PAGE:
Police say charges are pending against three people involved in an on-ice brawl at a hockey tournament in Winnipeg.

It happened during a game at the Southeast Aboriginal Tournament, held in February at the Southdale Community Centre in Winnipeg.

A team from Brokenhead Ojibway Nation was playing against a team from Sagkeeng First Nation when referees had to step in to stop a scuffle between two players.

Hockey ref

A referee can be seen on the ice after falling with a 12-year-old player from Sagkeeng, who was being sent off after a fight. (CBC)

The players were separated but while making their way back to their team benches, a 12-year-old player from Sagkeeng used his stick to slash the Brokenhead player on the back of the legs.

As the two players begin jostling again, a referee skates in to break it up. He grabs the Sagkeeng player and appears to slip, knocking the boy to the ground as they both fall.

An assistant coach from Sagkeeng then runs onto the ice and goes after the 22-year-old referee while other officials and coaches rush to the melee.

Player, coach suspended

The Southeast Tribal Council, which hosts the annual tournament, held a press conference earlier this month to say the player and coach will be suspended, though the length of the suspension was not revealed.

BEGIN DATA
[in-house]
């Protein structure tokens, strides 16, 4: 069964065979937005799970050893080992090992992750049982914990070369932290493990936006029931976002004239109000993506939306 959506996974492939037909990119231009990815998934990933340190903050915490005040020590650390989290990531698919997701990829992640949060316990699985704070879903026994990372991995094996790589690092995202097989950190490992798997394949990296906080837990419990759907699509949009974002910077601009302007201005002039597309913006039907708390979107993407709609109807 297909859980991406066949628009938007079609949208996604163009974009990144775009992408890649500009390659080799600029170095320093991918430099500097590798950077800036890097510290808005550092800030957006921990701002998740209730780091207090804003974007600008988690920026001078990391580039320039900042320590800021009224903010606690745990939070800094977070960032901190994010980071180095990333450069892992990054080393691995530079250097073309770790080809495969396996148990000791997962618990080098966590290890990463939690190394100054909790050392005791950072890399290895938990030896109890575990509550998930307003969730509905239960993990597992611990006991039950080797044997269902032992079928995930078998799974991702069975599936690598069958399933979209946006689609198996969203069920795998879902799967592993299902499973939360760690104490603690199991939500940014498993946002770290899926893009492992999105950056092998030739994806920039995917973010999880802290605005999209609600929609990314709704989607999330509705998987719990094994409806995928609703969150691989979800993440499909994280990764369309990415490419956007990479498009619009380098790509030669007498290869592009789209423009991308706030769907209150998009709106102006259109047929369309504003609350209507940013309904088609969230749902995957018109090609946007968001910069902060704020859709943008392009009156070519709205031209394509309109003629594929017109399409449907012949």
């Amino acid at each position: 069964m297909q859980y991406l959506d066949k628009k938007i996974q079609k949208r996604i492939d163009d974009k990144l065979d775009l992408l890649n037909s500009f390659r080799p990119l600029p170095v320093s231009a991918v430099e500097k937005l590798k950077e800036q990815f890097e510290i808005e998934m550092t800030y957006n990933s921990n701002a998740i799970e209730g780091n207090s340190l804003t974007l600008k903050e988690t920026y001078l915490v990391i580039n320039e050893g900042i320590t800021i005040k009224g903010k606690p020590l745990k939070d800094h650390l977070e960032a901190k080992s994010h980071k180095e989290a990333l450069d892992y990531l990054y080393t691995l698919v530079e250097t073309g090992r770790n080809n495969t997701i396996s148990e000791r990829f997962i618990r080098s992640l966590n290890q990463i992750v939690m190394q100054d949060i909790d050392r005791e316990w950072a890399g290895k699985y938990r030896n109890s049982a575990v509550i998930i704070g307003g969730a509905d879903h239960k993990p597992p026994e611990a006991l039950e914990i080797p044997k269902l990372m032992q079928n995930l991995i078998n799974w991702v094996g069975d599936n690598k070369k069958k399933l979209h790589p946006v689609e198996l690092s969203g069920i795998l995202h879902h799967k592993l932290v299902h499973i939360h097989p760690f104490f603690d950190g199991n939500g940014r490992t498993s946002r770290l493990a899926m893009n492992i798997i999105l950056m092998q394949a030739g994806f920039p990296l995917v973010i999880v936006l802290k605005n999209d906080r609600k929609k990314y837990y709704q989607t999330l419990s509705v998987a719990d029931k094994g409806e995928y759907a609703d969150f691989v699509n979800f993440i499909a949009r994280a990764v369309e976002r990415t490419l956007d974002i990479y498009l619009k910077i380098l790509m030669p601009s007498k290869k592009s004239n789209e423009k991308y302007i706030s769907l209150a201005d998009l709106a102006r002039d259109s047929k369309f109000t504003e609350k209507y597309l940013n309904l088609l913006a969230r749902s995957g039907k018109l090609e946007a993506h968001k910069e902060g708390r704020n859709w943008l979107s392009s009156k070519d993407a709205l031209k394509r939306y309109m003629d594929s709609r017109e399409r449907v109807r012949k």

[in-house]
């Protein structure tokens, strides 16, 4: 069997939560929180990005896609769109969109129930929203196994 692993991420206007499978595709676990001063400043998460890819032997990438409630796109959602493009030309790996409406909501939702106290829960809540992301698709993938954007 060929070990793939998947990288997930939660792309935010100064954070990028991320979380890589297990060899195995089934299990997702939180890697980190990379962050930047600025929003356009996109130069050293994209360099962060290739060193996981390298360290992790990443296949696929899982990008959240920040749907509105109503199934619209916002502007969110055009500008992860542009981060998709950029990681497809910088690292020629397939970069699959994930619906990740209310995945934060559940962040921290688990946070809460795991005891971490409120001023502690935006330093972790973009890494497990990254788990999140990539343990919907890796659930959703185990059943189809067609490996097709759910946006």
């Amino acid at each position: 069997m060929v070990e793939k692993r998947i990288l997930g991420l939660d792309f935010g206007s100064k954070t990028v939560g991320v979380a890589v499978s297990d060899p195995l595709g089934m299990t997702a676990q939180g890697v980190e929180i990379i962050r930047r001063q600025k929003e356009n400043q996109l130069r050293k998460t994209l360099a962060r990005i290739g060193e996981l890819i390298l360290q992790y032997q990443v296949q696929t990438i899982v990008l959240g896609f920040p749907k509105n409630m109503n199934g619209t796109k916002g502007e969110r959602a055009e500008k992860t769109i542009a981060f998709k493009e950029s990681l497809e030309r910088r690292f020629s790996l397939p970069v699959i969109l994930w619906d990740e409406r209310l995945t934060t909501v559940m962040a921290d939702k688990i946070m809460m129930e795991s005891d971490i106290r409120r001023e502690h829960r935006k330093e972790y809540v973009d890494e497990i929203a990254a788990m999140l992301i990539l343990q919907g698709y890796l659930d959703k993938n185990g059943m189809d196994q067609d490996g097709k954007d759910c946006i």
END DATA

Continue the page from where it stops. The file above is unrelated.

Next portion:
Police said they are still investigating the incident and charges are likely. They have not identified the people yet and won't say if that includes the same coach and player suspended by the tribal council.

Coach rushes ref

A coach from the Sagkeeng team can be seen rushing onto the ice towards a ref who fell with one of the Sagkeeng players. (CBC)

The 12-year-old Sagkeeng player, who was injured in the fall with the ref, and his mother had been calling for the referee to be disciplined and criminally charged.

They claimed the official picked him up from under the arms and slammed the boy onto the ice.

But Brokenhead First Nation Chief Jim Bear questions whether criminal charges are the best way to deal with the incident.

"I'm glad something is going to be done … there has to be consequences to any type of violence. However, I don't really have too much faith in the mainstream justice system," he said.

"I would prefer to see restorative justice in place of mainstream justice being conducted. And in this fashion, the refs can be part of that as well."